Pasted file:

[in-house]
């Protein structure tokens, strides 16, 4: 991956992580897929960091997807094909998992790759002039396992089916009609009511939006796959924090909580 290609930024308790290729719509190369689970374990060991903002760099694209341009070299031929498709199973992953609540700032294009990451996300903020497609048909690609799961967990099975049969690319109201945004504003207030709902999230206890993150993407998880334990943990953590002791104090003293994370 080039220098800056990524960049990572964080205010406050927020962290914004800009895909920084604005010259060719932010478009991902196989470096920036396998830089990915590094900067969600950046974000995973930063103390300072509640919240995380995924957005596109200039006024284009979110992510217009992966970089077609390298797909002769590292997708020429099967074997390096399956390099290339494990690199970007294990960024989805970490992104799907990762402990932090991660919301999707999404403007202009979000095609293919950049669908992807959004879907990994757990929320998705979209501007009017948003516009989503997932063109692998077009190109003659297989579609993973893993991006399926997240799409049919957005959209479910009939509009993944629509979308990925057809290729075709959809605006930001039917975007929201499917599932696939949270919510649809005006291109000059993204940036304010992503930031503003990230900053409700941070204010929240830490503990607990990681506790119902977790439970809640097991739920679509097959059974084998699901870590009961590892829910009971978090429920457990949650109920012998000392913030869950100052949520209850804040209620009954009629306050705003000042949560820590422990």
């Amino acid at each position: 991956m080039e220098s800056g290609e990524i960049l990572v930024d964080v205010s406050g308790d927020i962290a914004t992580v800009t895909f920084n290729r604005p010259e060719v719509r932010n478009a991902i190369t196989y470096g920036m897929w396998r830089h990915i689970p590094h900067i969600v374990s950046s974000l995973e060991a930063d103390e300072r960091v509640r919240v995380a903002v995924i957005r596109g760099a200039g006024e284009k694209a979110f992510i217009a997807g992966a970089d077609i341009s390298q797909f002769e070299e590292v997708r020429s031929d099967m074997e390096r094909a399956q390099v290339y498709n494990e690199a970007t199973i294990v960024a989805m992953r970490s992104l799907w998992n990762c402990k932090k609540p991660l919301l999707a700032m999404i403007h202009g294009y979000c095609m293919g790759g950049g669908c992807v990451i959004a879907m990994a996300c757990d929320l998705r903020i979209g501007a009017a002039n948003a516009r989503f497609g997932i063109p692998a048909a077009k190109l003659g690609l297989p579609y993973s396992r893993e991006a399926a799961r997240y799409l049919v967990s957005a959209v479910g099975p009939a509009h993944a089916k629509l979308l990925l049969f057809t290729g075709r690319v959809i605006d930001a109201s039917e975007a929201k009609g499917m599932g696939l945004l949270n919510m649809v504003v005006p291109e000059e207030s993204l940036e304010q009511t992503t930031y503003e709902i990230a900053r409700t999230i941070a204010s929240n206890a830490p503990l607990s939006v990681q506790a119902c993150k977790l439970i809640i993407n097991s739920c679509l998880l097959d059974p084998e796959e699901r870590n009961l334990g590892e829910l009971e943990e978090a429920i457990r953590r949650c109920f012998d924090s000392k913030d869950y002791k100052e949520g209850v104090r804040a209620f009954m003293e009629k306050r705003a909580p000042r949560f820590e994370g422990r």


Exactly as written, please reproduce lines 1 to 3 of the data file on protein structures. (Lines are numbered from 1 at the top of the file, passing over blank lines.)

[in-house]
């Protein structure tokens, strides 16, 4: 991956992580897929960091997807094909998992790759002039396992089916009609009511939006796959924090909580 290609930024308790290729719509190369689970374990060991903002760099694209341009070299031929498709199973992953609540700032294009990451996300903020497609048909690609799961967990099975049969690319109201945004504003207030709902999230206890993150993407998880334990943990953590002791104090003293994370 080039220098800056990524960049990572964080205010406050927020962290914004800009895909920084604005010259060719932010478009991902196989470096920036396998830089990915590094900067969600950046974000995973930063103390300072509640919240995380995924957005596109200039006024284009979110992510217009992966970089077609390298797909002769590292997708020429099967074997390096399956390099290339494990690199970007294990960024989805970490992104799907990762402990932090991660919301999707999404403007202009979000095609293919950049669908992807959004879907990994757990929320998705979209501007009017948003516009989503997932063109692998077009190109003659297989579609993973893993991006399926997240799409049919957005959209479910009939509009993944629509979308990925057809290729075709959809605006930001039917975007929201499917599932696939949270919510649809005006291109000059993204940036304010992503930031503003990230900053409700941070204010929240830490503990607990990681506790119902977790439970809640097991739920679509097959059974084998699901870590009961590892829910009971978090429920457990949650109920012998000392913030869950100052949520209850804040209620009954009629306050705003000042949560820590422990």
């Amino acid at each position: 991956m080039e220098s800056g290609e990524i960049l990572v930024d964080v205010s406050g308790d927020i962290a914004t992580v800009t895909f920084n290729r604005p010259e060719v719509r932010n478009a991902i190369t196989y470096g920036m897929w396998r830089h990915i689970p590094h900067i969600v374990s950046s974000l995973e060991a930063d103390e300072r960091v509640r919240v995380a903002v995924i957005r596109g760099a200039g006024e284009k694209a979110f992510i217009a997807g992966a970089d077609i341009s390298q797909f002769e070299e590292v997708r020429s031929d099967m074997e390096r094909a399956q390099v290339y498709n494990e690199a970007t199973i294990v960024a989805m992953r970490s992104l799907w998992n990762c402990k932090k609540p991660l919301l999707a700032m999404i403007h202009g294009y979000c095609m293919g790759g950049g669908c992807v990451i959004a879907m990994a996300c757990d929320l998705r903020i979209g501007a009017a002039n948003a516009r989503f497609g997932i063109p692998a048909a077009k190109l003659g690609l297989p579609y993973s396992r893993e991006a399926a799961r997240y799409l049919v967990s957005a959209v479910g099975p009939a509009h993944a089916k629509l979308l990925l049969f057809t290729g075709r690319v959809i605006d930001a109201s039917e975007a929201k009609g499917m599932g696939l945004l949270n919510m649809v504003v005006p291109e000059e207030s993204l940036e304010q009511t992503t930031y503003e709902i990230a900053r409700t999230i941070a204010s929240n206890a830490p503990l607990s939006v990681q506790a119902c993150k977790l439970i809640i993407n097991s739920c679509l998880l097959d059974p084998e796959e699901r870590n009961l334990g590892e829910l009971e943990e978090a429920i457990r953590r949650c109920f012998d924090s000392k913030d869950y002791k100052e949520g209850v104090r804040a209620f009954m003293e009629k306050r705003a909580p000042r949560f820590e994370g422990r």